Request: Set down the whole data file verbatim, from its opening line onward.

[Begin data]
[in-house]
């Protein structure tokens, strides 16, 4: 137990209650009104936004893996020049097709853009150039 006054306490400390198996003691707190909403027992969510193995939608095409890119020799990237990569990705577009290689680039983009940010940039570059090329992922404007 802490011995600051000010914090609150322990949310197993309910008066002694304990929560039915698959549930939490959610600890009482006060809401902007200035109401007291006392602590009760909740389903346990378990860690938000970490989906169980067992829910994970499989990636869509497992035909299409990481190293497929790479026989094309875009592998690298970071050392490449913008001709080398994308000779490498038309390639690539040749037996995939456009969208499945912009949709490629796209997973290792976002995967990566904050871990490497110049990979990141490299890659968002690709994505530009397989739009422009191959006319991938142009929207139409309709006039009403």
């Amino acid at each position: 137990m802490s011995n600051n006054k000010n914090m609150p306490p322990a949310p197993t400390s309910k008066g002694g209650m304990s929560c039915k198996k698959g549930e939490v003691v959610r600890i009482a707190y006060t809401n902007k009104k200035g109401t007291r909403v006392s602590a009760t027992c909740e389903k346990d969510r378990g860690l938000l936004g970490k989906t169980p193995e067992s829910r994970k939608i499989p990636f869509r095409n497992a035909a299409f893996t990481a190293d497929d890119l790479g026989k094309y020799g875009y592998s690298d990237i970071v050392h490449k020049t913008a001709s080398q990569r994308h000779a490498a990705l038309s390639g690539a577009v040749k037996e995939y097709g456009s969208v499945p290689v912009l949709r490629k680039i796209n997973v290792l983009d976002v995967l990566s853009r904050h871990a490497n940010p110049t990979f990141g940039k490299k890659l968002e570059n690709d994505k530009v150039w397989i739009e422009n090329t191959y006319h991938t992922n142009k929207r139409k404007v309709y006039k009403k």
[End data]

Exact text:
[in-house]
């Protein structure tokens, strides 16, 4: 137990209650009104936004893996020049097709853009150039 006054306490400390198996003691707190909403027992969510193995939608095409890119020799990237990569990705577009290689680039983009940010940039570059090329992922404007 802490011995600051000010914090609150322990949310197993309910008066002694304990929560039915698959549930939490959610600890009482006060809401902007200035109401007291006392602590009760909740389903346990378990860690938000970490989906169980067992829910994970499989990636869509497992035909299409990481190293497929790479026989094309875009592998690298970071050392490449913008001709080398994308000779490498038309390639690539040749037996995939456009969208499945912009949709490629796209997973290792976002995967990566904050871990490497110049990979990141490299890659968002690709994505530009397989739009422009191959006319991938142009929207139409309709006039009403």
């Amino acid at each position: 137990m802490s011995n600051n006054k000010n914090m609150p306490p322990a949310p197993t400390s309910k008066g002694g209650m304990s929560c039915k198996k698959g549930e939490v003691v959610r600890i009482a707190y006060t809401n902007k009104k200035g109401t007291r909403v006392s602590a009760t027992c909740e389903k346990d969510r378990g860690l938000l936004g970490k989906t169980p193995e067992s829910r994970k939608i499989p990636f869509r095409n497992a035909a299409f893996t990481a190293d497929d890119l790479g026989k094309y020799g875009y592998s690298d990237i970071v050392h490449k020049t913008a001709s080398q990569r994308h000779a490498a990705l038309s390639g690539a577009v040749k037996e995939y097709g456009s969208v499945p290689v912009l949709r490629k680039i796209n997973v290792l983009d976002v995967l990566s853009r904050h871990a490497n940010p110049t990979f990141g940039k490299k890659l968002e570059n690709d994505k530009v150039w397989i739009e422009n090329t191959y006319h991938t992922n142009k929207r139409k404007v309709y006039k009403k």